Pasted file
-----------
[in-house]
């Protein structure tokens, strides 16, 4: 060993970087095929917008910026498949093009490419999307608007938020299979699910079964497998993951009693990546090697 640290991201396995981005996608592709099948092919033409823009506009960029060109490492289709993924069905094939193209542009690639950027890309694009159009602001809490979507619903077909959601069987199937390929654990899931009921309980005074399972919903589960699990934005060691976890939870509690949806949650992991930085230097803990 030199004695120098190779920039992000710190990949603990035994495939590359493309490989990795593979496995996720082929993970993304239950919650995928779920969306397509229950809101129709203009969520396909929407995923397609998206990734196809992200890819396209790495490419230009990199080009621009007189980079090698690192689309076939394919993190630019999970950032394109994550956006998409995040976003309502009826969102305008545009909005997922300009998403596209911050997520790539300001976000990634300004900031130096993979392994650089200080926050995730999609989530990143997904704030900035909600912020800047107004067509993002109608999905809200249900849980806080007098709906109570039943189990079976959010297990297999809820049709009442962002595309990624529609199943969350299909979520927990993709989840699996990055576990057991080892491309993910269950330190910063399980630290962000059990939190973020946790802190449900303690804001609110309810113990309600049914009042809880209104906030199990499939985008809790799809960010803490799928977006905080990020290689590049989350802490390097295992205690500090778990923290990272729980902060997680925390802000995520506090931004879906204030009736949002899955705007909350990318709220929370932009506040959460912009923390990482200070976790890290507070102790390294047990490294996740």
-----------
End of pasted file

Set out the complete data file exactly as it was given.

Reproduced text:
[in-house]
């Protein structure tokens, strides 16, 4: 060993970087095929917008910026498949093009490419999307608007938020299979699910079964497998993951009693990546090697 640290991201396995981005996608592709099948092919033409823009506009960029060109490492289709993924069905094939193209542009690639950027890309694009159009602001809490979507619903077909959601069987199937390929654990899931009921309980005074399972919903589960699990934005060691976890939870509690949806949650992991930085230097803990 030199004695120098190779920039992000710190990949603990035994495939590359493309490989990795593979496995996720082929993970993304239950919650995928779920969306397509229950809101129709203009969520396909929407995923397609998206990734196809992200890819396209790495490419230009990199080009621009007189980079090698690192689309076939394919993190630019999970950032394109994550956006998409995040976003309502009826969102305008545009909005997922300009998403596209911050997520790539300001976000990634300004900031130096993979392994650089200080926050995730999609989530990143997904704030900035909600912020800047107004067509993002109608999905809200249900849980806080007098709906109570039943189990079976959010297990297999809820049709009442962002595309990624529609199943969350299909979520927990993709989840699996990055576990057991080892491309993910269950330190910063399980630290962000059990939190973020946790802190449900303690804001609110309810113990309600049914009042809880209104906030199990499939985008809790799809960010803490799928977006905080990020290689590049989350802490390097295992205690500090778990923290990272729980902060997680925390802000995520506090931004879906204030009736949002899955705007909350990318709220929370932009506040959460912009923390990482200070976790890290507070102790390294047990490294996740």